Location Privacy and What you Might be Sharing Over Public WiFi

An interesting read from Maurits Martijn as a test from an Internet Cafe in Amsterdam reveals just how easy it is for a hacker to exploit you and ruin your life if they want! “We took a hacker to a café and, in 20 minutes, he knew where everyone else was born, what schools they attended, and the last five things they googled.” 

Maybe Better If You Don’t Read This Story on Public WiFi

Maybe Better If You Don’t Read This Story on Public WiFi

The author shares the experience of hanging out with an “Ethical Hacker” in an Internet cafe to see how simple one can fool the masses and exploit the affinity for free, open WiFi.  In the test, the hacker removes his laptop from his backpack, puts the black device on the table, and hides it under a menu. A waitress passes by and we ask for two coffees and the password for the WiFi network. Meanwhile, the companion switches on his laptop and device, launches some programs, and soon the screen starts to fill with green text lines. It gradually becomes clear that Wouter’s device is connecting to the laptops, smartphones, and tablets of cafe visitors.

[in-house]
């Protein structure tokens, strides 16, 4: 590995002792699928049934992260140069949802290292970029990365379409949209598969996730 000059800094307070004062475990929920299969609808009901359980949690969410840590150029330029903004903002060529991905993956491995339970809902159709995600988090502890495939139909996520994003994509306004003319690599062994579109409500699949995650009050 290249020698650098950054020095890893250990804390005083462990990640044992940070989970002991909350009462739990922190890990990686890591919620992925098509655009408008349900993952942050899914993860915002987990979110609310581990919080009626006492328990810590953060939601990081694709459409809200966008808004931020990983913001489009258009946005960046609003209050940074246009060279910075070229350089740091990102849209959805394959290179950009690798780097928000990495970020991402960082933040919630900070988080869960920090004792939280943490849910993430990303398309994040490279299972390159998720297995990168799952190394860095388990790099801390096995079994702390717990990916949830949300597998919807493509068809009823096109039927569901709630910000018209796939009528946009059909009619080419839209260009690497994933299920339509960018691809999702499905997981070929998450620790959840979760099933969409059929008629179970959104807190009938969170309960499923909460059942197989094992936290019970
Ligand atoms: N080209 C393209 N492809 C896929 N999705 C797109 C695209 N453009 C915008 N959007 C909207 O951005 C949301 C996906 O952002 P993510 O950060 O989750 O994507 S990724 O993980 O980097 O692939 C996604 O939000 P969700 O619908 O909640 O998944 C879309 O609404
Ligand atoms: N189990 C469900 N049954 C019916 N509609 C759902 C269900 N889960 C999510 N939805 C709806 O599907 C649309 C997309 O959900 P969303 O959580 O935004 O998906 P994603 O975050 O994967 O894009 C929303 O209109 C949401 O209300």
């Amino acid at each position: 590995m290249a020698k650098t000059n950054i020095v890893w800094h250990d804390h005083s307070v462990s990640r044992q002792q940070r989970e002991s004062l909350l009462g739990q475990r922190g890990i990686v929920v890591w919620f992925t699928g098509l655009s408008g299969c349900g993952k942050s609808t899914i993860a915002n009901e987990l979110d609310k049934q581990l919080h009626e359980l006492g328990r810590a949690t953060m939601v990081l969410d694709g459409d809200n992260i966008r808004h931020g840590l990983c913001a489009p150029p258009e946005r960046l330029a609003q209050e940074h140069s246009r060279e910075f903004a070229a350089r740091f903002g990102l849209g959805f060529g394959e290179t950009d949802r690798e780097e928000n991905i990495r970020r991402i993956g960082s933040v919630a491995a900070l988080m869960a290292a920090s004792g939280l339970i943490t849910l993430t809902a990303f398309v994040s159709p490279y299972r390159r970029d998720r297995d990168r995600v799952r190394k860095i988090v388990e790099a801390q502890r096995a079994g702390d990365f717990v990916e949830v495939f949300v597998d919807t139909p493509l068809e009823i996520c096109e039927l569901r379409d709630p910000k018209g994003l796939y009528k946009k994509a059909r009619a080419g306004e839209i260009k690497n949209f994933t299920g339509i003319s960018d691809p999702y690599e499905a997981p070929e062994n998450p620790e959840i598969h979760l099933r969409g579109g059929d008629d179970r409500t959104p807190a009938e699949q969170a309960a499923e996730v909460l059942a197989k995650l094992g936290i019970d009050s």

From the article…

Everything, with very few exceptions, can be cracked.

The idea that public WiFi networks are not secure is not exactly news. It is, however, news that can’t be repeated often enough. There are currently more than 1.43 billion smartphone users worldwide and more than 150 million smartphone owners in the U.S. More than 92 million American adults own a tablet and more than 155 million own a laptop. Each year the worldwide demand for more laptops and tablets increases. In 2013, an estimated 206 million tablets and 180 million laptops were sold worldwide. Probably everyone with a portable device has once been connected to a public WiFi network: while having a coffee, on the train, or at a hotel.

The good news is that some networks are better protected than others

Read more in the full article on Medium

 

Note: the article does a fine job at identifying the risks associated with sharing and using open WiFi, however, where the feature misses, unfortunately, is by providing some suggestions on how to surf and use open WiFi safely.. any suggestions?




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